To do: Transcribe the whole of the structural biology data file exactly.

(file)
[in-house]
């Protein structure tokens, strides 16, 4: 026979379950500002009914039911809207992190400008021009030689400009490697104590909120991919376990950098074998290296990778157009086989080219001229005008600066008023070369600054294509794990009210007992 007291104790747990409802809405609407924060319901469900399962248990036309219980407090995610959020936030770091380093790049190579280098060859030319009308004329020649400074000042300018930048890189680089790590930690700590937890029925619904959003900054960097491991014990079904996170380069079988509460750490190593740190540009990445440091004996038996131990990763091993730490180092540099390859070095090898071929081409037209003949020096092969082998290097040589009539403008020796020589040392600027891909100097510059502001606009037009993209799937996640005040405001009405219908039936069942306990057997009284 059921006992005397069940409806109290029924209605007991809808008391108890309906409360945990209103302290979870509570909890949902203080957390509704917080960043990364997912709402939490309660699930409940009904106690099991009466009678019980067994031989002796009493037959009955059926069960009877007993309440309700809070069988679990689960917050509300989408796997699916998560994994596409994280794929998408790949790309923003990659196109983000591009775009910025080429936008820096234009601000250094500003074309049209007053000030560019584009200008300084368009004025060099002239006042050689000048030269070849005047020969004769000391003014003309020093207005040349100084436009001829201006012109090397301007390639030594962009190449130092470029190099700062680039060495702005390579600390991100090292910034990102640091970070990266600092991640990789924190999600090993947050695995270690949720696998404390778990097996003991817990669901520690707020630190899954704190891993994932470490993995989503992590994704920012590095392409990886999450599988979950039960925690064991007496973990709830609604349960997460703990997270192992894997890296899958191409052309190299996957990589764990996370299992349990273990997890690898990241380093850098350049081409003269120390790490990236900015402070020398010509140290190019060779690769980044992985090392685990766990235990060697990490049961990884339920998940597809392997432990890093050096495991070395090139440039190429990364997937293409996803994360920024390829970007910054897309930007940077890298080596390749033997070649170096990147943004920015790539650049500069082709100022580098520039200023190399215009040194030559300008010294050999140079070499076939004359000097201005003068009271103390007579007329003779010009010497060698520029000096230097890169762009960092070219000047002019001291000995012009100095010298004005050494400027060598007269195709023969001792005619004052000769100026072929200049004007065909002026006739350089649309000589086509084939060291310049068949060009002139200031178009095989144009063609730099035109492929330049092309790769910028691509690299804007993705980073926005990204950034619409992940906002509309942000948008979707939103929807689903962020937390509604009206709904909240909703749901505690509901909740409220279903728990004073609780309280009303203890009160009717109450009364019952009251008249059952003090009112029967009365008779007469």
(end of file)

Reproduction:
[in-house]
């Protein structure tokens, strides 16, 4: 026979379950500002009914039911809207992190400008021009030689400009490697104590909120991919376990950098074998290296990778157009086989080219001229005008600066008023070369600054294509794990009210007992 007291104790747990409802809405609407924060319901469900399962248990036309219980407090995610959020936030770091380093790049190579280098060859030319009308004329020649400074000042300018930048890189680089790590930690700590937890029925619904959003900054960097491991014990079904996170380069079988509460750490190593740190540009990445440091004996038996131990990763091993730490180092540099390859070095090898071929081409037209003949020096092969082998290097040589009539403008020796020589040392600027891909100097510059502001606009037009993209799937996640005040405001009405219908039936069942306990057997009284 059921006992005397069940409806109290029924209605007991809808008391108890309906409360945990209103302290979870509570909890949902203080957390509704917080960043990364997912709402939490309660699930409940009904106690099991009466009678019980067994031989002796009493037959009955059926069960009877007993309440309700809070069988679990689960917050509300989408796997699916998560994994596409994280794929998408790949790309923003990659196109983000591009775009910025080429936008820096234009601000250094500003074309049209007053000030560019584009200008300084368009004025060099002239006042050689000048030269070849005047020969004769000391003014003309020093207005040349100084436009001829201006012109090397301007390639030594962009190449130092470029190099700062680039060495702005390579600390991100090292910034990102640091970070990266600092991640990789924190999600090993947050695995270690949720696998404390778990097996003991817990669901520690707020630190899954704190891993994932470490993995989503992590994704920012590095392409990886999450599988979950039960925690064991007496973990709830609604349960997460703990997270192992894997890296899958191409052309190299996957990589764990996370299992349990273990997890690898990241380093850098350049081409003269120390790490990236900015402070020398010509140290190019060779690769980044992985090392685990766990235990060697990490049961990884339920998940597809392997432990890093050096495991070395090139440039190429990364997937293409996803994360920024390829970007910054897309930007940077890298080596390749033997070649170096990147943004920015790539650049500069082709100022580098520039200023190399215009040194030559300008010294050999140079070499076939004359000097201005003068009271103390007579007329003779010009010497060698520029000096230097890169762009960092070219000047002019001291000995012009100095010298004005050494400027060598007269195709023969001792005619004052000769100026072929200049004007065909002026006739350089649309000589086509084939060291310049068949060009002139200031178009095989144009063609730099035109492929330049092309790769910028691509690299804007993705980073926005990204950034619409992940906002509309942000948008979707939103929807689903962020937390509604009206709904909240909703749901505690509901909740409220279903728990004073609780309280009303203890009160009717109450009364019952009251008249059952003090009112029967009365008779007469």